- Throw the dog's favorite toy under a parked, running vehicle then let him go get it. He should show no hesitation with diving under the car to retrieve his toy.
- The dog should jump in and out of a vehicle's interior, trunk, and bed of pickup truck without issue. This may be done however you like, with or without a toy.
- Demonstrate the dog's hunt drive outside. Take the dog to a field with enough grass or foliage where his toy will fall out of sight when thrown. While holding dog, throw his favorite toy at least 50 feet away, then release him to hunt for it. Handler may not interact with the dog at all while he's hunting. The dog should actively hunt for the toy without becoming distracted or checking out to relieve himself, play with handler, etc.
- Demonstrate the dog's hunt drive inside. This may be done inside any building, store, or even your own home. Tease your dog with his favorite toy, go out of his view to hide the toy, then release him to hunt for it. The dog should actively hunt for the toy without becoming distracted or checking out to relieve himself, play with handler, etc. Reference this video.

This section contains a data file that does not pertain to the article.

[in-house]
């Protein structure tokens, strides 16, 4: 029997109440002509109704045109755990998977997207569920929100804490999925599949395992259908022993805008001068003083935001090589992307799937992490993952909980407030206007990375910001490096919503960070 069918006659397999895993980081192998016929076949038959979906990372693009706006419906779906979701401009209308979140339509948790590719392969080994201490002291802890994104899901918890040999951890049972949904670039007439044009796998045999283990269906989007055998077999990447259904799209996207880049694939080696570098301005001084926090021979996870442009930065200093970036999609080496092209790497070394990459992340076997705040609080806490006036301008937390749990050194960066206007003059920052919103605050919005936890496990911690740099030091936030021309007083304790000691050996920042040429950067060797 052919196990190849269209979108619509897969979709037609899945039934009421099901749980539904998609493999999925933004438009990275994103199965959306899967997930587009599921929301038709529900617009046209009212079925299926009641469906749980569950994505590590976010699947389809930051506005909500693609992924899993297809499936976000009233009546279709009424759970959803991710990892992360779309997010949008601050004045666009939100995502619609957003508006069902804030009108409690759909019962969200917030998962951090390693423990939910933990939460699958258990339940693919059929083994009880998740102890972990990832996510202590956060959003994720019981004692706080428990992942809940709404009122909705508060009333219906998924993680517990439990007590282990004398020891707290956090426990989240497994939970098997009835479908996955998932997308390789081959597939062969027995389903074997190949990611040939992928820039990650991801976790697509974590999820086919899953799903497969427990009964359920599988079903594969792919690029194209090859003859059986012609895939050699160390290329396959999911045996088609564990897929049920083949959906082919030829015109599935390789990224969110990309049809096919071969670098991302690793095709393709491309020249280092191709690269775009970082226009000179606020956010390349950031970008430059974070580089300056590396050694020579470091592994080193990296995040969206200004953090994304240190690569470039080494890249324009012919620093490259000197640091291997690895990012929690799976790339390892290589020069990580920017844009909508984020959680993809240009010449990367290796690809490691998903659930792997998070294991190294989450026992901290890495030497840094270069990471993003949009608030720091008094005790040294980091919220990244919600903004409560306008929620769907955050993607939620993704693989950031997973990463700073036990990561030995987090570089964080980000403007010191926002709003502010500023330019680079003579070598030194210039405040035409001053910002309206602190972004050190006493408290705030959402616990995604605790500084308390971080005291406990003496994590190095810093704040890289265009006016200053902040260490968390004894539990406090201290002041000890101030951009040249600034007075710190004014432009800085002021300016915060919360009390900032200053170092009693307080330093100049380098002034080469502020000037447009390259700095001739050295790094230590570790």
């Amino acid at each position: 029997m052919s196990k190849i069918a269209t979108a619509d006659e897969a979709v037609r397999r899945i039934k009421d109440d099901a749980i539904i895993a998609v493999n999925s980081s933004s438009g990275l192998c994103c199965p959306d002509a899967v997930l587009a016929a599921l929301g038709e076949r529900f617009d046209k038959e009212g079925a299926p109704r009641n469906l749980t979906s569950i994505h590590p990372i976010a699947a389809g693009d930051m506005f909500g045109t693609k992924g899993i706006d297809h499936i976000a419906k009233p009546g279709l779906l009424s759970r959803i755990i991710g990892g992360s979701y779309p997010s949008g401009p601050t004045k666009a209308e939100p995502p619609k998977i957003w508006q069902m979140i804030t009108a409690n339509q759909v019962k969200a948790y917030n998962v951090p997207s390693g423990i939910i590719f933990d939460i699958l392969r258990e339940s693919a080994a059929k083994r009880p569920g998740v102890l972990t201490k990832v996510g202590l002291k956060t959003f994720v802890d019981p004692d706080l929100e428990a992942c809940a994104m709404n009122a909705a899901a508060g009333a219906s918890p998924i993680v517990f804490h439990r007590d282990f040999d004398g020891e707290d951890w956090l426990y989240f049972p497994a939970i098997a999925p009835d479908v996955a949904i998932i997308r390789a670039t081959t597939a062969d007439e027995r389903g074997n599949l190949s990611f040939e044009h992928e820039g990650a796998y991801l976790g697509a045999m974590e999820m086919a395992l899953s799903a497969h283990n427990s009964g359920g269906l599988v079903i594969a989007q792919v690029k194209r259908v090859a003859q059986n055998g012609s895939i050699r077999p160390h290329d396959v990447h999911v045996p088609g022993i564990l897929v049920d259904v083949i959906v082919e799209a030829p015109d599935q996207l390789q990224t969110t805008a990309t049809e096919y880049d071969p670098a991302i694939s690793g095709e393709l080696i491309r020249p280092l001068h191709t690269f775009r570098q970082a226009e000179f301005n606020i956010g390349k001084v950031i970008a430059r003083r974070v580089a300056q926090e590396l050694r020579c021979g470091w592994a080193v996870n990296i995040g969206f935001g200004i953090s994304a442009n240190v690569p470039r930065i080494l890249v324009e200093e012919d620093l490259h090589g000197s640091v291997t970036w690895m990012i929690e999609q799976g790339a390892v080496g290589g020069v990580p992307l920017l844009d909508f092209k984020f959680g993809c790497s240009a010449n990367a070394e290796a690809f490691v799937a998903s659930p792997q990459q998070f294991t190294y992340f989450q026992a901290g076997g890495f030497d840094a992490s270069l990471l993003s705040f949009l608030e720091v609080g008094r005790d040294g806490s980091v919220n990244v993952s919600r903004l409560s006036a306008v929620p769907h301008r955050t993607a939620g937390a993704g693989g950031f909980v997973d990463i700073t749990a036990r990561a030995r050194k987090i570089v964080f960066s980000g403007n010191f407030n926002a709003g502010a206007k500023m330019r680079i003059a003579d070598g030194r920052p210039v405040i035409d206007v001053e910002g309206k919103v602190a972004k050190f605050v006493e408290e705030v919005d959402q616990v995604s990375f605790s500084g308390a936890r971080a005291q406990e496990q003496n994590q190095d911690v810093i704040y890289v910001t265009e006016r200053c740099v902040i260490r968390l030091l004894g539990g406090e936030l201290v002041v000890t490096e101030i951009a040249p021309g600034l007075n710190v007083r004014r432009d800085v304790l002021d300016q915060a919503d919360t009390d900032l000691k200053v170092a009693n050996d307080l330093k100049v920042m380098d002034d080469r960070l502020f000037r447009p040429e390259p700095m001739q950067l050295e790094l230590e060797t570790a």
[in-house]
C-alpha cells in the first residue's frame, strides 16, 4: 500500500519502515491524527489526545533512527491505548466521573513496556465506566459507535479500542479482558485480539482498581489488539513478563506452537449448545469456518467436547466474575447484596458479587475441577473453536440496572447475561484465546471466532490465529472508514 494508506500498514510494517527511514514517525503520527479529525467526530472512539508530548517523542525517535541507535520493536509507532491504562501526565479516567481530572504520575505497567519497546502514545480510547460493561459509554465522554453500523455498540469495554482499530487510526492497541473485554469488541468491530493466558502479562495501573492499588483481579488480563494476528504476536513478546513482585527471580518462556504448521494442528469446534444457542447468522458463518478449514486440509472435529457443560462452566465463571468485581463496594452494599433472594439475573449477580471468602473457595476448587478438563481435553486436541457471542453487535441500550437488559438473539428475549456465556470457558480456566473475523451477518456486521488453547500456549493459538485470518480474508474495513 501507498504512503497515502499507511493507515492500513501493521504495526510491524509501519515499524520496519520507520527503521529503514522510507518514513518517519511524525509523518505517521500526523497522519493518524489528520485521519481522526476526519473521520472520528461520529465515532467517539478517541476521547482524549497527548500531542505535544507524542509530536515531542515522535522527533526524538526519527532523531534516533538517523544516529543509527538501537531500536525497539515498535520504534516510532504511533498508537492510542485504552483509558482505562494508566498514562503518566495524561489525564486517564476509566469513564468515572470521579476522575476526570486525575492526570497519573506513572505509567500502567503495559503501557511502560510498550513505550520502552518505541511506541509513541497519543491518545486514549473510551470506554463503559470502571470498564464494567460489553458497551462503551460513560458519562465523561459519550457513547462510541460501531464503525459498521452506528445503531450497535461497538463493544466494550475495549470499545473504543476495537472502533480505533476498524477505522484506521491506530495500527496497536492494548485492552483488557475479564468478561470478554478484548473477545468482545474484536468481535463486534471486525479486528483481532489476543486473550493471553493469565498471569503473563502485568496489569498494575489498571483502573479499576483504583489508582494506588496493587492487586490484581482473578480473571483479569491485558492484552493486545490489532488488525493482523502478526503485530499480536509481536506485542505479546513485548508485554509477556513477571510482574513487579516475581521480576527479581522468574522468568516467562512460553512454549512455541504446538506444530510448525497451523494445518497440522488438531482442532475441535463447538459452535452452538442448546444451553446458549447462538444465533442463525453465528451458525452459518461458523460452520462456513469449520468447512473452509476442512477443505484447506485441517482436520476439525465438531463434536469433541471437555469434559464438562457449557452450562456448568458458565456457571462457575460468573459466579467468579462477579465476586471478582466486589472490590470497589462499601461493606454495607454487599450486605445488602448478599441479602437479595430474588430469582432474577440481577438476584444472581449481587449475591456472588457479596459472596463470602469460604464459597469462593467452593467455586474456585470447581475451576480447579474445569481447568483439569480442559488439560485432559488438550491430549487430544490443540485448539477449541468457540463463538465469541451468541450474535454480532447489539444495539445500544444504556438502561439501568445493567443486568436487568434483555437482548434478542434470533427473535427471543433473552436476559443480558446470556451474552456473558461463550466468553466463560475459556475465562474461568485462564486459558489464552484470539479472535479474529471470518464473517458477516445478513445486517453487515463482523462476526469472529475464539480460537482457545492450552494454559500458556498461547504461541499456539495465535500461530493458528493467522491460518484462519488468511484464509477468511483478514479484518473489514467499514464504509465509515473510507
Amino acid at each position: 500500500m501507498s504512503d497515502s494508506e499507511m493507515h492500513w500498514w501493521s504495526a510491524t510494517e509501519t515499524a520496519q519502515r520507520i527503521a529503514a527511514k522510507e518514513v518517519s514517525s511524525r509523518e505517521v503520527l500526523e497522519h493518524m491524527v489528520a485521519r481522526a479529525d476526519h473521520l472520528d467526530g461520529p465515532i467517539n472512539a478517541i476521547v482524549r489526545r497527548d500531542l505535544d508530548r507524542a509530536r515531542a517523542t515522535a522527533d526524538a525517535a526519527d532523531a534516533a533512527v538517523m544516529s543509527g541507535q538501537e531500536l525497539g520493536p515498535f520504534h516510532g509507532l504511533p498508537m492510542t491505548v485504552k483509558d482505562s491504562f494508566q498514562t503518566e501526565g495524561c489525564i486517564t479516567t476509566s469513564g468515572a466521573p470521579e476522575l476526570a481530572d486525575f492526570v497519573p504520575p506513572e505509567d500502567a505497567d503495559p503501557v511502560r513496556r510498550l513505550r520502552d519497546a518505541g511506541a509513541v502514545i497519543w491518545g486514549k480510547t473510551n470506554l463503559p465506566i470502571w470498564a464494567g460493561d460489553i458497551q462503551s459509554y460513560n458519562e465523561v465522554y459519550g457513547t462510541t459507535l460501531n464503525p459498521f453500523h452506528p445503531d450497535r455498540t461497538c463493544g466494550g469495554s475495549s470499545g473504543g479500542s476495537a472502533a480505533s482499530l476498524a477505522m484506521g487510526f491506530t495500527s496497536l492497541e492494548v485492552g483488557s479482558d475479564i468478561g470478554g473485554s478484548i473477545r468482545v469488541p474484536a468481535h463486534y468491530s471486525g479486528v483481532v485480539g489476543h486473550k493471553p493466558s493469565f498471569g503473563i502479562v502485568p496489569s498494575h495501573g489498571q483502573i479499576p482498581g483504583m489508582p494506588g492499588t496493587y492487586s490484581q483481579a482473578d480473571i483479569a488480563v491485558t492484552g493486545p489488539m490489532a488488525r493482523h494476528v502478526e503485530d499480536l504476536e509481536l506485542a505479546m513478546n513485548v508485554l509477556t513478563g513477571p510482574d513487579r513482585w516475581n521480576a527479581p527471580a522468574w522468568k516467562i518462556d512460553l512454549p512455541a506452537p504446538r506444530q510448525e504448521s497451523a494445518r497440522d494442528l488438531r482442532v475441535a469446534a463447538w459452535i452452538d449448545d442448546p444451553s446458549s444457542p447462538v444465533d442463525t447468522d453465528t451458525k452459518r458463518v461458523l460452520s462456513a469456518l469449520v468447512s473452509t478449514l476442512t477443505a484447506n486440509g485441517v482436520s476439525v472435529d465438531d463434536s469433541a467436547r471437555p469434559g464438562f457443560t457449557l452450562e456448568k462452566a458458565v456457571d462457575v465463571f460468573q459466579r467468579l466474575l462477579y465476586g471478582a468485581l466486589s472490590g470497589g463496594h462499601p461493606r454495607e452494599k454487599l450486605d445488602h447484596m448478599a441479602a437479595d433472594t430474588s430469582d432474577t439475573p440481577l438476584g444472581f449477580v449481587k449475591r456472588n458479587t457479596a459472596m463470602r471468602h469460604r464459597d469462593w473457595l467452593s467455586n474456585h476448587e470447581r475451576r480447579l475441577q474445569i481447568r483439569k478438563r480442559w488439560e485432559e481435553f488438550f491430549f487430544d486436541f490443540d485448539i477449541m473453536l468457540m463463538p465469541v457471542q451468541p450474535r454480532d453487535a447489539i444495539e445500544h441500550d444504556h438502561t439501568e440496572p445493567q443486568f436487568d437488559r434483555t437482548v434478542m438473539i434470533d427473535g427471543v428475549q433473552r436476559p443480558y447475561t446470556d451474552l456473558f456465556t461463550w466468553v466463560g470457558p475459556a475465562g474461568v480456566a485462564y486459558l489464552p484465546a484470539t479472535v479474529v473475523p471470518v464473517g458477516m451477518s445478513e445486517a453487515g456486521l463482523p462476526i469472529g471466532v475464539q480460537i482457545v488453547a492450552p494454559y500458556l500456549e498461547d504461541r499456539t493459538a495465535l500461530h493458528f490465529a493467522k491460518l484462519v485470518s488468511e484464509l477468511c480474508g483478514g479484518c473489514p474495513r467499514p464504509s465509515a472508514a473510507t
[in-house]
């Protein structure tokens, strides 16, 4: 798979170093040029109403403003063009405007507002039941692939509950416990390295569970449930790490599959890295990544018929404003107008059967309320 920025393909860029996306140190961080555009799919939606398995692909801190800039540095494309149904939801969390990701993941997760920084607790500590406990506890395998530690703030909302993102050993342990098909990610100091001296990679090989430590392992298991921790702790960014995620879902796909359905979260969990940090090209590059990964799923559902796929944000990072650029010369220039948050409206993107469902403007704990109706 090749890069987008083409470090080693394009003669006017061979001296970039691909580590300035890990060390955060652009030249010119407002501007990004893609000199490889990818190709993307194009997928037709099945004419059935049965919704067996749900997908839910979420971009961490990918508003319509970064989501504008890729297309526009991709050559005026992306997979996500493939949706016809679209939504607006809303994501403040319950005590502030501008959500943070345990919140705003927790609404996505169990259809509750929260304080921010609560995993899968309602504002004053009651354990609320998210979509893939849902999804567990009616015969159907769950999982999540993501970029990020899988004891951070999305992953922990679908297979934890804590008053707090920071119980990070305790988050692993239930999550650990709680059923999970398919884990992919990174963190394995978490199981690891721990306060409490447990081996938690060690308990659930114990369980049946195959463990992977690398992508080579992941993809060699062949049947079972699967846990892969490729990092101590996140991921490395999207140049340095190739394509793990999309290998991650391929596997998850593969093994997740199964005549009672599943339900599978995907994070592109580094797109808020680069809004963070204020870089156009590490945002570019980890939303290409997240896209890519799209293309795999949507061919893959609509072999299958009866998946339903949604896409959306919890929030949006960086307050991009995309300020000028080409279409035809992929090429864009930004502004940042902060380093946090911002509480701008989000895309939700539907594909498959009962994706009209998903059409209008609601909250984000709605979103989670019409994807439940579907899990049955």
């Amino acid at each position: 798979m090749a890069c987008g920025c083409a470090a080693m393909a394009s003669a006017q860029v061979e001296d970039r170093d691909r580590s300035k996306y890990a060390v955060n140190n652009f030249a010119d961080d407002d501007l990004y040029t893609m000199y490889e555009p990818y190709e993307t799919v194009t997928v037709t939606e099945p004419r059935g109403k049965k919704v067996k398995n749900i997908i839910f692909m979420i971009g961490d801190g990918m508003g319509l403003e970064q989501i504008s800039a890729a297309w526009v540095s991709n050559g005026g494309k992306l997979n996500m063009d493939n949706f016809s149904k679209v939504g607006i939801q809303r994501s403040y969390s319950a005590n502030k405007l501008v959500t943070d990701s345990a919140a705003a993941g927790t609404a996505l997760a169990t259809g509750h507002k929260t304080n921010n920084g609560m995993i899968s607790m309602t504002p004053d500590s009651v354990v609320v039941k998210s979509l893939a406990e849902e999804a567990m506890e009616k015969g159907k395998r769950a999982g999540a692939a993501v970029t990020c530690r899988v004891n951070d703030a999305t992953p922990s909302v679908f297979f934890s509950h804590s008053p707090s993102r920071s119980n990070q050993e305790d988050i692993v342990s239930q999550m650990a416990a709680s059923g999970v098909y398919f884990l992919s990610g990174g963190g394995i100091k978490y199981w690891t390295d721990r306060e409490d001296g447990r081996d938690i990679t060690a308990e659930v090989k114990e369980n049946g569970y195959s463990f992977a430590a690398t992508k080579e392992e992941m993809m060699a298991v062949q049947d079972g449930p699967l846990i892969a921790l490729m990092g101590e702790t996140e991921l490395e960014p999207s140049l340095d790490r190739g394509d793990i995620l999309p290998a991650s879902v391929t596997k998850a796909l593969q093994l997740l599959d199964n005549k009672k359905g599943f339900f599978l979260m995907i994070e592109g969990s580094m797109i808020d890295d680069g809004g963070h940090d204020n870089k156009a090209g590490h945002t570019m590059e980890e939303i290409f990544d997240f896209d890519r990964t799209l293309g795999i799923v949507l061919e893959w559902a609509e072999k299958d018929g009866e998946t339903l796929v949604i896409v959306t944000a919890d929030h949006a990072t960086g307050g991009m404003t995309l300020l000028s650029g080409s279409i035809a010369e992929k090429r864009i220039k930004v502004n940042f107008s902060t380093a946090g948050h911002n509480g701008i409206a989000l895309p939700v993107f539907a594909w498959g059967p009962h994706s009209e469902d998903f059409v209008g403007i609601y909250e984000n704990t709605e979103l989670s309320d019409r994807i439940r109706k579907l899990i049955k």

- Demonstrate open field retrieves with an unscented, rolled towel. (Please reference this video for how to correctly roll a towel.) Take the dog to a field where the towel will still be in view when you throw it. Hold the dog, tease him with the towel, throw the towel as far as you can throw it, then release the dog to get it. Reference this video for what we are looking for when we say open field retrieve.
- Demonstrate the dog's possessiveness with a rolled towel. While holding him, tease the dog with a towel, throw the towel a short distance, then let the dog get it. Now completely ignore the dog for 60 seconds; dog should stay actively engaged with the toy with no interaction from the handler. We understand that the interaction with the toy varies from breed to breed, i.e. a Malinois should not drop the toy whereas a Lab may drop it and stare or bark at it. Interaction with the toy is all we are looking for here; a dog that drops the toy and walks away will not pass.
While we do not REQUIRE that the dog have usable food drive, please understand that there are areas of training where high food drive will be incredibly useful to teach desired behavior.